Friday, February 22, 2019

Homeowner's Insurance in California: Legal Rights (Part-2)

You find in this post a continuation of an overview of a few more California laws that protect the interests of policyholders.


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Living expenses

In cases where a claim is filed in a situation that the state has declared to be a ‘disaster’, an insurer must provide at least 24 months of Additional Living Expenses (ALE) benefits; this is subject to the limits provided for in the insurance policy. If you come to know what your ALE entitlements are, the insurer is bound to give you a list of items and expenses covered, whenever you ask for it.


In most cases, an advance ALE payment is released immediately after the calamity to help policyholders to recover, and find some strength to reestablish themselves. Further payments are released as and when expenses are incurred.


Fair claim settlement


An insurer cannot force a policyholder to accept a settlement that is unreasonably low or in violation of the terms and conditions of the insurance policy. Subject to policy limits, the settlement must provide for the restoration of the property to the condition it was in before the loss. Workmanship and materials should be of the same quality as before.


For example, if the home had had previously marble counters, the insurer cannot replace them by laminates. Furthermore, the insurer cannot demand that any specified contractor, company or individual do the repairs to the property. All that the insurer may do is to provide referrals, if the policyholder requires them.


Depreciation


The insurer cannot reduce payments/settlements you are entitled to under the terms of the insurance policy; they cannot unilaterally depreciate things that normally would not be replaced during the life of the structure, such as the foundation or the framing, etc.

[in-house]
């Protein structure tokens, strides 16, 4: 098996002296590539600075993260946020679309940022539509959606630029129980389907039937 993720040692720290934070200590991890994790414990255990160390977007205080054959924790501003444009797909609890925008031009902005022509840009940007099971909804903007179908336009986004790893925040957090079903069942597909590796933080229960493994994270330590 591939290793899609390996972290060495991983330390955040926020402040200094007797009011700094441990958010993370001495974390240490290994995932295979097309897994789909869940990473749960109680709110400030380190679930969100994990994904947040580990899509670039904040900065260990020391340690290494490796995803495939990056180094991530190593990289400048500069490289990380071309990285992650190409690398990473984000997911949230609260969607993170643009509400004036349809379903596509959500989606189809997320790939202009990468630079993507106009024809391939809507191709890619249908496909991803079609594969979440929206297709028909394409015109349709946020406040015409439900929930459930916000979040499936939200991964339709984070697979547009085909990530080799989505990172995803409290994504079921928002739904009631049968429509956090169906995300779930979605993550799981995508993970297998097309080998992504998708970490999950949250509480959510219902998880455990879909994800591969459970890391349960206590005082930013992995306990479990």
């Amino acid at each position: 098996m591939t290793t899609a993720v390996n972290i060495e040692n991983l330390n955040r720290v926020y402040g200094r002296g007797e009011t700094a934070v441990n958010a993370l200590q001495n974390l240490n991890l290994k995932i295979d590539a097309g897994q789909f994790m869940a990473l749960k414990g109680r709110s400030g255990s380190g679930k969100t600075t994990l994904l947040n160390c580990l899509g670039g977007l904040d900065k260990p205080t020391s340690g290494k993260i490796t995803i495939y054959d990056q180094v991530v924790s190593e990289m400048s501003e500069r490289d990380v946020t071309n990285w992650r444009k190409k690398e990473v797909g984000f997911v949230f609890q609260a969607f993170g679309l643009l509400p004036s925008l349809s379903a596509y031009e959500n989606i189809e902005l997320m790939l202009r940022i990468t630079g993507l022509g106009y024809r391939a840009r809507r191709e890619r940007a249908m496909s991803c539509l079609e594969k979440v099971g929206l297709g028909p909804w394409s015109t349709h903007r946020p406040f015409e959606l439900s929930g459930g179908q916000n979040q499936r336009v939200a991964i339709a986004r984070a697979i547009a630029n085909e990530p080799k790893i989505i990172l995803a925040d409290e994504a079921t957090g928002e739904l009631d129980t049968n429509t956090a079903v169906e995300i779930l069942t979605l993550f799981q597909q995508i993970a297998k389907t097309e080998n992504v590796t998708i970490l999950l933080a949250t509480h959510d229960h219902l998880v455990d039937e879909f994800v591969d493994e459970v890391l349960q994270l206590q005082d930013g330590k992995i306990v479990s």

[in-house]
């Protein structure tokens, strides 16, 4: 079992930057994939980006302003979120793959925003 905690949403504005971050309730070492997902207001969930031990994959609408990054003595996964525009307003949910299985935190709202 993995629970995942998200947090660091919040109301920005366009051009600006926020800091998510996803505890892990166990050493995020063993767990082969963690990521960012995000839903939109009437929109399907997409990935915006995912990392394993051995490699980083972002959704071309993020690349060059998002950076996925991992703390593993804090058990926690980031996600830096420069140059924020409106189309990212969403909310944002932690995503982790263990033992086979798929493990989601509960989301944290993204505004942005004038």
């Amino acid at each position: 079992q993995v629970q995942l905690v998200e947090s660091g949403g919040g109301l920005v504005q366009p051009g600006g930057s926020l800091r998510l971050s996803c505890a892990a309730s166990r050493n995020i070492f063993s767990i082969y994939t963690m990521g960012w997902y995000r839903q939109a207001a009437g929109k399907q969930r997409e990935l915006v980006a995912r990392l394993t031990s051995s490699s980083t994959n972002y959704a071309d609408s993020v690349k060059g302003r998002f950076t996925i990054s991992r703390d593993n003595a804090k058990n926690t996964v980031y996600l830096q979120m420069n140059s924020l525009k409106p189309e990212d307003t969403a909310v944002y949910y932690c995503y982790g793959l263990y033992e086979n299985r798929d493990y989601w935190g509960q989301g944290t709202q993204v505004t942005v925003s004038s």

Should any dispute arise about any depreciation calculation, you have the right to ask the insurer to spell out clearly how the depreciation was calculated; this must be given to you as you can study how it has affected the settlement offer.


Examination under oath

The insurer may ask you to be examined under oath about a claim you have filed. If that happens, the questions asked should be relevant to the processing of your claim; you are entitled to receive a transcript or recording of the examination.


You can then provide clarifications or rectifications of any answers you had given under oath. You can also ask the insurance company to give you a copy of the questions before the examination, but they are not bound to supply this.


Complaints against the insurer


Should you desire to file a complaint with the California Department of Insurance, the insurance company cannot retaliate against you in anyway, withhold your payments, intimidate, or threaten you in a bid to prevent you from filing the complaint. Moreover, the company cannot advise you against consulting an attorney or obtaining legal advice in relation to your claim.


To access a copy of these laws and regulations, visit the California Department of Insurance website using this link: http://www.insurance.ca.gov/0250-insurers/0300-insurers/0200-bulletins/bulletin-notices-commiss-opinion/upload/2007NewLawsNoticeCAWildfires-2.pdf



With the right insurance broker at your side, the problems you may face in filing a claim will be minimized largely; the broker will ensure that all matters are resolved quickly and fairly to your satisfaction.

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